The weather has cooled down (right now it’s a comfortable 70°F (21°C) in Chicago, and the ducks are happy and healthy. Now they’re up to four feedings a day—but only if, after the third, they still act hungry. When I walked by the pond on my way to the library this morning, they were all dabbling, including Honey, so I’m sure they’re getting food between meals. Whether a pond this small can support nine birds, however, is another question. That’s one reason why I supplement the pickings from the pond with good healthy duck food.
These photos are from yesterday, and the scene below is what I see when I go out early in the morning and emit one short whistle. Like a V-shaped formation of geese, the family heads rapidly for me, this time Honey in the lead this time (she’s usually in the rear to keep an eye on the brood). One duckling was a little slow to the gate, and I made sure he/she wasn’t weak or anything.
I can’t tell whether they’re male or female, and maybe won’t be able to even before they fledge (last year I suspected there were three drakes and a hen). This, and the inability to tell them apart, keeps me from giving them names.
Later on in the day (it was overcast) they were foraging on the grass, and I stood back and tossed them corn. They all ate but, as usual, Honey eschewed a normal ration to watch over her brood. She’s such a good mom!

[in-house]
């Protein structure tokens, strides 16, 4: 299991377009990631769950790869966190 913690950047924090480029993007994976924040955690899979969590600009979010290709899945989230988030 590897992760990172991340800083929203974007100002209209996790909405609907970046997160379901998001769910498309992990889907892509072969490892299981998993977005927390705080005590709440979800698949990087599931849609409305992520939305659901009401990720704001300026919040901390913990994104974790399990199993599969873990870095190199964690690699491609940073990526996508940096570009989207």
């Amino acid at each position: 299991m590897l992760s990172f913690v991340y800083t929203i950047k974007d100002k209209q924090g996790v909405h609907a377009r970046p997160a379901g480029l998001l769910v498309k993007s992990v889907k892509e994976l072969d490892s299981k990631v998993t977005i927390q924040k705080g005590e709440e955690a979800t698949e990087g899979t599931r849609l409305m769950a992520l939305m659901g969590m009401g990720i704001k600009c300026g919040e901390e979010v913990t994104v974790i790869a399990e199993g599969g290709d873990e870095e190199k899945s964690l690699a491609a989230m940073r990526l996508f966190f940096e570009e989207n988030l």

The ducklings are almost palpably bigger from day to day, and they’re turning brown (and growing big-duck feathers). They have cute little feathered tails now.
After the third meal (they’re like hobbits, eating all the time), they had their inevitable postprandial bath with mom looking on. I’m not sure why feedings incite this behavior, although they may get small duck pellets on them when I toss them food.
My girl: Honey. Mallards, I’m told, can live 2-13 years in the wild, with a mean of 4 years. I’m hoping Honey was young when she showed up last year, so that I’ll have some more good years with her and her kids—if she returns.
When the sun came out, all the turtles took advantage of it, stretching out their limbs and necks to absorb as much sun as possible (remember, they’re poikilotherms—”cold blooded” animals—and can regulate their body temperature only by where they go).